Homefront’s appliance insider, Mark Eglington, shares some of his dirty little secrets that are must-haves when it comes to “doing the laundry.” After all, who wants to get their knickers in a twist or their towels in a tangle?
By Mark Eglington
1) Is bigger really better?
Greater washer capacity is not all it’s cracked up to be. All you really need is a seven or eight kilogram wash capacity—that’s the size of a full laundry basket. Being able to wash 35–40 shirts per load is more than enough. A well-designed 8 kg machine can easily wash your king-size duvet cover and bed linens.
2) Three rinses per load
To wash clothes you need three things: water, detergent and plenty of time. The drum simply has to go slowly round and round. The soap requires time to suds up and wash. Some machines even have sanitary cycles that kill bacteria. Make sure you have a minimum of three rinses per load.
Generally, people are full of it—soap, that is. Use too much of the wrong detergent and it will over-foam and stay in the clothes. A good machine needs just one heaped tablespoon of a low-sudsing detergent. Over-foaming will also burn out your washer after a few years. Wise advice: The first time you use a new machine, skip the soap. There will be plenty left in the clothes from their last wash.
3) Go green
Dryer sheets, be gone! They’re full of chemicals that aren’t great for your skin or your machine. Instead, use dryer balls or fabric softener in the washer to reduce static and stop creasing.
4) Built to last
Less-expensive, poorly built machines might die after six to seven years, while you can expect a 15–20 year lifespan from a more stylish, better engineered European machine.
5) Stacked or side-by-side?
It doesn’t matter, but make sure your machine is front-loading. Personally, I don’t believe in top loading. If noise is a factor, you can now get a virtually silent machine in which the inverter motor and superior insulation absorb noise-making vibrations during operation.
6) Green with envy?
Many top-loading washing machines are water guzzlers—more than 100 litres of water per load. If you’re concerned about saving the planet, why not look into more efficient European machines that consume about 50% less the water? And, even though the wash takes longer, electricity costs on these appliances will be about a third less.
7) She’s no dummy
Look for a machine that controls water intake, temperature and rinse performance with specialized programs. This produces results that are consistently great, load after load. Some machines also have a feature called Eco Valve, a flap that shuts off when the detergent is flushed into the washtub. This prevents wasting both the energy needed to rinse each load, as well as extra detergent.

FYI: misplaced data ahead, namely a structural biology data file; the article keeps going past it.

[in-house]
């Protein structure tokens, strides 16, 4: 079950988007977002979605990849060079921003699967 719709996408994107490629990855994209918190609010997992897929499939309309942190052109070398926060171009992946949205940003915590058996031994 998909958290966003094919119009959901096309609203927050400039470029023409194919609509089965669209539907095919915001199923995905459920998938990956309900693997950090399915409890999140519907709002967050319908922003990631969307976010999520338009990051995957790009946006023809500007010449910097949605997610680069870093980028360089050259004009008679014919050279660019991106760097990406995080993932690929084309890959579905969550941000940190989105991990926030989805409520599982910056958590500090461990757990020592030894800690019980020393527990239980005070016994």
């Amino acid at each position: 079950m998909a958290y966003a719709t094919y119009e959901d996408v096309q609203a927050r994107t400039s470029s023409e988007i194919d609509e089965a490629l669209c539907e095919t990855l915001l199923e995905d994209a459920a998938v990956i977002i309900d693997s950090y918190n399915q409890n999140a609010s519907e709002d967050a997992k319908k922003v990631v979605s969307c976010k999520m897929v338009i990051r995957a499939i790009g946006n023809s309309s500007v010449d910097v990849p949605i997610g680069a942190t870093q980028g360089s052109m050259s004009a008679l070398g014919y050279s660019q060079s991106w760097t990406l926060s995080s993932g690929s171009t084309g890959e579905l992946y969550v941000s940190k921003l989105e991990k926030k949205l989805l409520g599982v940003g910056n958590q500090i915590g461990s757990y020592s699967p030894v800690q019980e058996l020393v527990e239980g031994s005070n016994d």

8) Looking good
Clothes last longer when they’re washed gently on a slower, softer cycle. Rather than washing in hot water, look for a washer that sets the stage by filling with cold water first. It’s the best way to keep clothes young. Also watch for plastic drums that can have harmful rough edges. The best machines have stainless steel drums instead.
9) In love with plain Jane
Don’t be fooled by novelty coloured machines that look all slick and shiny. Fashion colours might be trendy, but it seems to me that they’re often just marketing hype. Stick with basic, well-designed white machines for easier colour matching with your home and outer shell durability.
10) Tumble versus bake
Look for a machine that tumbles slowly and reliably while consistently blowing warm air through the clothes, instead of one that uses high wattage heating elements to bake your clothes dry. Crease-free is pretty well guaranteed when the last 12 minutes uses only cold air.
Running out of time? Separate the colours from the whites and set the delay timer for 3 a.m. It’ll be done and ready when you get up, and, with a little luck, you’ll have time to hang and fold before you head to work.
Mark Eglington is the son of a South African who taught him how to sell the very best European appliances to Canadians. He grew up in Oakville, got his MBA in Australia and, along the way, interned at the Liebherr factory in Germany.